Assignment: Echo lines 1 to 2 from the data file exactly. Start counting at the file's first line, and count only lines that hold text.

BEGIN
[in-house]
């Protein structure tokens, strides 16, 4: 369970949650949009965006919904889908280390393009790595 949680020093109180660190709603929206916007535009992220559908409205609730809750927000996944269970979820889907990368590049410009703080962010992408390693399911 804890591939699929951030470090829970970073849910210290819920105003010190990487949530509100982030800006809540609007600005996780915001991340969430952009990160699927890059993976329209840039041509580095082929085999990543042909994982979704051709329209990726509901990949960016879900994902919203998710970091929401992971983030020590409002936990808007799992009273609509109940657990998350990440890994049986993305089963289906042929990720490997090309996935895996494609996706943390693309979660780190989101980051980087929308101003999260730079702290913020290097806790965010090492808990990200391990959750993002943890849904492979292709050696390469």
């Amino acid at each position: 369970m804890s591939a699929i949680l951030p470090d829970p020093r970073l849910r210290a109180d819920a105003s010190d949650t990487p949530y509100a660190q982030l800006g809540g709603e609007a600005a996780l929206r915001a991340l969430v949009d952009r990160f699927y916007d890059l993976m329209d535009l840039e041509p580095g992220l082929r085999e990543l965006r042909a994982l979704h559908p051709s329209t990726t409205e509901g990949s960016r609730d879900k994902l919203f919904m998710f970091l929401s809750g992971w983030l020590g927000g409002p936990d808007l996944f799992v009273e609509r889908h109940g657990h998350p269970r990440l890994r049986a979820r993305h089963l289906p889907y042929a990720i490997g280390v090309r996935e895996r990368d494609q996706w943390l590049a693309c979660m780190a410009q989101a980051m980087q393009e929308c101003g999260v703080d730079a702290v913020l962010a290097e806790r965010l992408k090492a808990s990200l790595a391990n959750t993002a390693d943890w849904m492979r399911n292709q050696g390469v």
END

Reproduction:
[in-house]
């Protein structure tokens, strides 16, 4: 369970949650949009965006919904889908280390393009790595 949680020093109180660190709603929206916007535009992220559908409205609730809750927000996944269970979820889907990368590049410009703080962010992408390693399911 804890591939699929951030470090829970970073849910210290819920105003010190990487949530509100982030800006809540609007600005996780915001991340969430952009990160699927890059993976329209840039041509580095082929085999990543042909994982979704051709329209990726509901990949960016879900994902919203998710970091929401992971983030020590409002936990808007799992009273609509109940657990998350990440890994049986993305089963289906042929990720490997090309996935895996494609996706943390693309979660780190989101980051980087929308101003999260730079702290913020290097806790965010090492808990990200391990959750993002943890849904492979292709050696390469």